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'Worse Than Military Coup,' But EU Stays Silent on Erdogan Press Crackdown

© REUTERS / Osman OrsalCan Dundar (C), editor-in-chief of Cumhuriyet, accompanied by his Ankara bureau chief Erdem Gul (L) arrive at the Justice Palace in Istanbul, Turkey May 6, 2016.
Can Dundar (C), editor-in-chief of Cumhuriyet, accompanied by his Ankara bureau chief Erdem Gul (L) arrive at the Justice Palace in Istanbul, Turkey May 6, 2016. - Sputnik International
Two journalists from Turkey's leading newspaper Cumhuriyet have been sentenced to five years in prison for revealing state secrets, but the case against them is purely political since the footage they published only confirmed what everybody already knows about Ankara's activities in Syria, Turkish journalist Zeynep Oral told Radio Sputnik.

Two prominent Turkish journalists, Can Dudar and Erdem Gul, were sentenced on Friday to five years ten months and five years in prison, respectively, for publishing footage that appears to show Turkey's National Intelligence Organization (MIT) smuggling arms to opposition groups in Syria.

​However, the charges of terrorism and espionage that were levied against them are baseless because the supposed state secret that they divulged has been well known for some time, Zeynep Oral, President of PEN Center Turkey and a columnist for the daily newspaper Cumhuriyet, told Radio Sputnik.

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"In fact both Can Dudar and Erdem Gul were put on trial for spying and terrorism, for attempting to put down the government and so many things, they were even prosecuted as terrorists, but the court acquitted them of all of these."

"They are only being punished for what they have written. The court insisted that they have revealed 'state secrets.' Those secrets are not secrets; everybody knows about them, there are tons of publications about them, it's not a secret any longer, this has already been published before."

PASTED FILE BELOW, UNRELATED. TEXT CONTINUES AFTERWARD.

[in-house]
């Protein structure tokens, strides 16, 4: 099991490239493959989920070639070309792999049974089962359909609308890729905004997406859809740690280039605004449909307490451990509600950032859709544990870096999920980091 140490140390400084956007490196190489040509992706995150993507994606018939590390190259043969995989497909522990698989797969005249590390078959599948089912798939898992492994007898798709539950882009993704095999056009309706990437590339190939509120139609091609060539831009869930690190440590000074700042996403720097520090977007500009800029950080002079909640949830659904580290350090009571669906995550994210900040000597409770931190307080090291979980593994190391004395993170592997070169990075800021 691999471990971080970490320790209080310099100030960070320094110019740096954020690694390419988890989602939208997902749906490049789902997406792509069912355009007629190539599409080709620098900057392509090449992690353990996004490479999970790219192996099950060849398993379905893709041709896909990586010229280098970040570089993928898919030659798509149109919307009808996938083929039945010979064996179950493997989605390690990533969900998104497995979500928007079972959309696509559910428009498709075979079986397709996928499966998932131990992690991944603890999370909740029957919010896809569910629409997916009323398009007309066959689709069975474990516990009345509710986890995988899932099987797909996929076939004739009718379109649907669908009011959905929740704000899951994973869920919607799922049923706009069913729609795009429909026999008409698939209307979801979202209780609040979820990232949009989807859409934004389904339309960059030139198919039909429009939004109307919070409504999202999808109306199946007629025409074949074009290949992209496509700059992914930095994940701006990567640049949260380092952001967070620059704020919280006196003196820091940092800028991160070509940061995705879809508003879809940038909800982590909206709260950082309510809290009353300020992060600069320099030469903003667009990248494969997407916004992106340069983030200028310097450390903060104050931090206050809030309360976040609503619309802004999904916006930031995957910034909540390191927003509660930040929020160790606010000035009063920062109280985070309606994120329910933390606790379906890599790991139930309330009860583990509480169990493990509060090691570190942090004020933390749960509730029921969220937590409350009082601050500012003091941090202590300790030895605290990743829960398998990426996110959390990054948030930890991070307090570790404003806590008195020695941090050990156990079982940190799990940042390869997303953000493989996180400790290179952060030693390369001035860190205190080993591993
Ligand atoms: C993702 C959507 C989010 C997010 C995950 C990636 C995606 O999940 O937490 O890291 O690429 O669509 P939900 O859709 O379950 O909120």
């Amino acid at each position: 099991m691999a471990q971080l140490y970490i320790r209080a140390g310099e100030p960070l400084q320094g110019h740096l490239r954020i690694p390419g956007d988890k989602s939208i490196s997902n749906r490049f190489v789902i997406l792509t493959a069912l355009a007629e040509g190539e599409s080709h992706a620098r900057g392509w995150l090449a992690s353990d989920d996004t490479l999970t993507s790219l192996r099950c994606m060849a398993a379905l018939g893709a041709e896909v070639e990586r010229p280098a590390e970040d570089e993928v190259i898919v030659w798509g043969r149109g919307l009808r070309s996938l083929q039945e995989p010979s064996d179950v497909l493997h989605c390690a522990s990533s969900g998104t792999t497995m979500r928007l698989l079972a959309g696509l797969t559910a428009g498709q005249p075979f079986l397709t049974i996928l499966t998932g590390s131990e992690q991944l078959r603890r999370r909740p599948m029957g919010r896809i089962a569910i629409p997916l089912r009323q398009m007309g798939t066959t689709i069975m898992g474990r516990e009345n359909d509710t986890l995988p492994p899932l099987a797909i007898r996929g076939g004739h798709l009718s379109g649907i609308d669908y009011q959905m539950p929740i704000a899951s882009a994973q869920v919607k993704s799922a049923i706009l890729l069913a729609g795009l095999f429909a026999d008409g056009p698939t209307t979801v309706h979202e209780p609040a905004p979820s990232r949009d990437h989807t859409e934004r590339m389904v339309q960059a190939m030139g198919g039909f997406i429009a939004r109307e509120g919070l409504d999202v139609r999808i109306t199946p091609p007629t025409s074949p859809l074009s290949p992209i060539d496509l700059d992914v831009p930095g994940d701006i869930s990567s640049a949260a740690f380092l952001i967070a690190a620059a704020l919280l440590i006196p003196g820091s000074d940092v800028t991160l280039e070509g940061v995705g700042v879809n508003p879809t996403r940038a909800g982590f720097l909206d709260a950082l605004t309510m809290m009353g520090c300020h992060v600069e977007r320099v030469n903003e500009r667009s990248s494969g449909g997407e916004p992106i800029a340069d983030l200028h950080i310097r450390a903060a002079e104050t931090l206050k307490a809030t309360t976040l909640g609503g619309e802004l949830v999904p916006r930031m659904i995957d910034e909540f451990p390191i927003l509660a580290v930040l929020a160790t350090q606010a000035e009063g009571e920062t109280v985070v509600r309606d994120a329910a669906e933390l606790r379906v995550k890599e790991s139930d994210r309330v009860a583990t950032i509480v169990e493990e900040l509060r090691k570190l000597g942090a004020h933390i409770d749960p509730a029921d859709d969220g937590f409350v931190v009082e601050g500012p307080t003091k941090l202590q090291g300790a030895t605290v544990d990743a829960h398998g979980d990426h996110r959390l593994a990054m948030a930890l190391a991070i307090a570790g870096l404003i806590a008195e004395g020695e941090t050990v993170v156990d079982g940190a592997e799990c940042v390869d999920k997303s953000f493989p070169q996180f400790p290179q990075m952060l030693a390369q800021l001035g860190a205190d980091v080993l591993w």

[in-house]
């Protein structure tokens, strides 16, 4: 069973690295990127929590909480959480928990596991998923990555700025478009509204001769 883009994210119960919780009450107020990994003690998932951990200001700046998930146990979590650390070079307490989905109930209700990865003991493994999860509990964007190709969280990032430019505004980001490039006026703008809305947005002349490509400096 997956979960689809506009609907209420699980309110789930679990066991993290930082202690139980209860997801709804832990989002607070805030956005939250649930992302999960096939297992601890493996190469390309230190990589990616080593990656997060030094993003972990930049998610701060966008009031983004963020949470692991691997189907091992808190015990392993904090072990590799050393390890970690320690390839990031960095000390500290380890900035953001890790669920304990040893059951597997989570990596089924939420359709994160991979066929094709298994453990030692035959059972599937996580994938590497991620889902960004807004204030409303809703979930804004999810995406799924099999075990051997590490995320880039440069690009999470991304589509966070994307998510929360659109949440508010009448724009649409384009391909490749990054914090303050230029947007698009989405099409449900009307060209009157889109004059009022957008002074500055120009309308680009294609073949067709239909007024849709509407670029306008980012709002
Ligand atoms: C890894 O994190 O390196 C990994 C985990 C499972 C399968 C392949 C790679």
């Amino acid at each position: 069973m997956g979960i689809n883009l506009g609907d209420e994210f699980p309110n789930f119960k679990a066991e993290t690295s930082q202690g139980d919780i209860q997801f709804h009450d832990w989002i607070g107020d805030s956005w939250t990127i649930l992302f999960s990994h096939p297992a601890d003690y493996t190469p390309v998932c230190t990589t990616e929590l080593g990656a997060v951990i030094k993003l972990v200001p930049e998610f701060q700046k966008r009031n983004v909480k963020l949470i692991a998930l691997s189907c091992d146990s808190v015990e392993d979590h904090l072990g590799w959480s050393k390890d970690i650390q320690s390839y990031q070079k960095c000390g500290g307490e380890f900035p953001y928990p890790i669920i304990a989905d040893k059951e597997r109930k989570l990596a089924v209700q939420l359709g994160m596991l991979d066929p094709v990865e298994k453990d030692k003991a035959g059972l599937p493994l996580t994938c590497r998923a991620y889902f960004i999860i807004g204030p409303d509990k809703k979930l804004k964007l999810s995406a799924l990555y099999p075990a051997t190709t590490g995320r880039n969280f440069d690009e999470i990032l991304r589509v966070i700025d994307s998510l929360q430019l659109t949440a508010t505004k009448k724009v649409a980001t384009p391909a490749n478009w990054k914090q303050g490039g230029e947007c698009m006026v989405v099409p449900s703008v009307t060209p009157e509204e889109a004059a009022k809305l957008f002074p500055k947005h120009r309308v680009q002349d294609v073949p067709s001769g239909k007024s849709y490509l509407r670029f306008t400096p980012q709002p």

Oral believes that the current state of journalism in Turkey is the worst she's seen in her 45-year career, and has resulted from the government's political interference in the media and arbitrary use of the court system.

"I have lived through three different military coups and in none of them was it so bad. At least when you had the military coups you knew what you could write, what was forbidden to write, what was not forbidden to write, what was permissible."

"Now there is uncertainty, you can be prosecuted for anything you write. The same article can be written by different names and one will be prosecuted and the other will not be prosecuted. For me this is a completely political court case, it has nothing to do with justice," Oral said.

At first the Turkish government claimed the trucks were only taking humanitarian aid to Syria, then changed their story and said they were providing arms for the Turkmen in Iraq.

"Then the Turkmen said no, we're not receiving any arms from the Turkish government."

"Then Mr. Erdogan declared, 'I shall not let them go free, they'll have to pay for this.'"

"I think the court obeyed the orders of Mr. Erdogan."

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Oral said that while Turkey has a secular constitution, religion has been playing a greater role in political under the current government.

"In the last ten years we have made a lot of concessions in the field of secularism. The education is being changed, the law system is being changed. The president of the parliament is saying, 'we should change our constitution and take away secularism.'"

"All the resonances are becoming more and more religious. Of course, for me, that is unacceptable, not understandable, it's a counter-revolution I would say." 

Turkey has recently become important to Europe "for the first time" because of its deal over the migrant crisis, but while the EU expresses concern about authoritarianism there, it will not interfere in support of European ideals regarding human rights, particularly freedom of expression, Oral said.

"They are ready to do anything to save their profits, their territory, I won't say their ideals."

"Profits and benefits are more important than ideals, these days, for the EU."

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